Justin Thomas Explains Why Majors Don’t Actually Feel Like Majors At All Without Fans

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For the most part, golf without fans in attendance has worked from a viewer’s perspective. While those of us watching from our couches miss hearing the roars of crowds through our television, the product itself hasn’t taken a hit.

When the PGA Tour and other governing bodies announced that there wouldn’t be fans at events for the foreseeable future, it was no secret that major championships would take the biggest hit in terms of looks and feel from both a player’s standpoint and a viewer’s standpoint.

Last month’s PGA Championship was the first major we’ve seen without fans involved and we’ll see the same thing at this week’s U.S. Open at Winged Foot. Justin Thomas, who is a favorite this week in New York, was asked about what the PGA Championship felt like without fans and he explained that it didn’t feel anywhere close to a ‘real’ major.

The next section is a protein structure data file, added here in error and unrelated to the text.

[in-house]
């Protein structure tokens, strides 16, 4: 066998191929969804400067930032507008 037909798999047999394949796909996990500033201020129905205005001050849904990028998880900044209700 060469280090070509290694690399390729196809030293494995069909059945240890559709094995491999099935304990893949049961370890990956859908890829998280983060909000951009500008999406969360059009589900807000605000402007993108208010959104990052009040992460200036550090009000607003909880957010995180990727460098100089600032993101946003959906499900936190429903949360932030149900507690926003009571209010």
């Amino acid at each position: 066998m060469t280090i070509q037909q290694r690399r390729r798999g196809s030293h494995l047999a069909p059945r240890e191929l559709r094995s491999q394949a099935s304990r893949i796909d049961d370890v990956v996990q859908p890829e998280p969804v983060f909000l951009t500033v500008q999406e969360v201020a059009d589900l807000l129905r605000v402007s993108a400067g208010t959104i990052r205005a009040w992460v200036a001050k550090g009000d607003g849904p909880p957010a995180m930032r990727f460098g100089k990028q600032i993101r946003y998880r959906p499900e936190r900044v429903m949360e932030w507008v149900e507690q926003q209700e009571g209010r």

“It didn’t feel anything remotely close to a major,” Thomas said during a press conference on Tuesday. “It is a shame because Harding and here are just two terrific major championship venues, especially here in New York with the very passionate fans that they have here. To not be able to experience that takes away a lot of a championship, let alone a U.S. Open.

Especially coming down the last nine and on Sunday, it’s going to, I think, have a big impact. At least I know I miss them, and I wish they could have been out here, but yeah, it’s night and day different.”

While the drama at the PGA Championship last month with Collin Morikawa coming down the stretch translated fine for viewers at home, based on Thomas’ remarks, it didn’t have that same sort of feel for those inside the ropes.

Thomas will be teeing it up with Tiger Woods and Morikawa in the first two rounds of the U.S. Open this week. While he said that it’s “easier” playing with Tiger when there are no fans on the grounds, it’s clear that he still misses the crowds.

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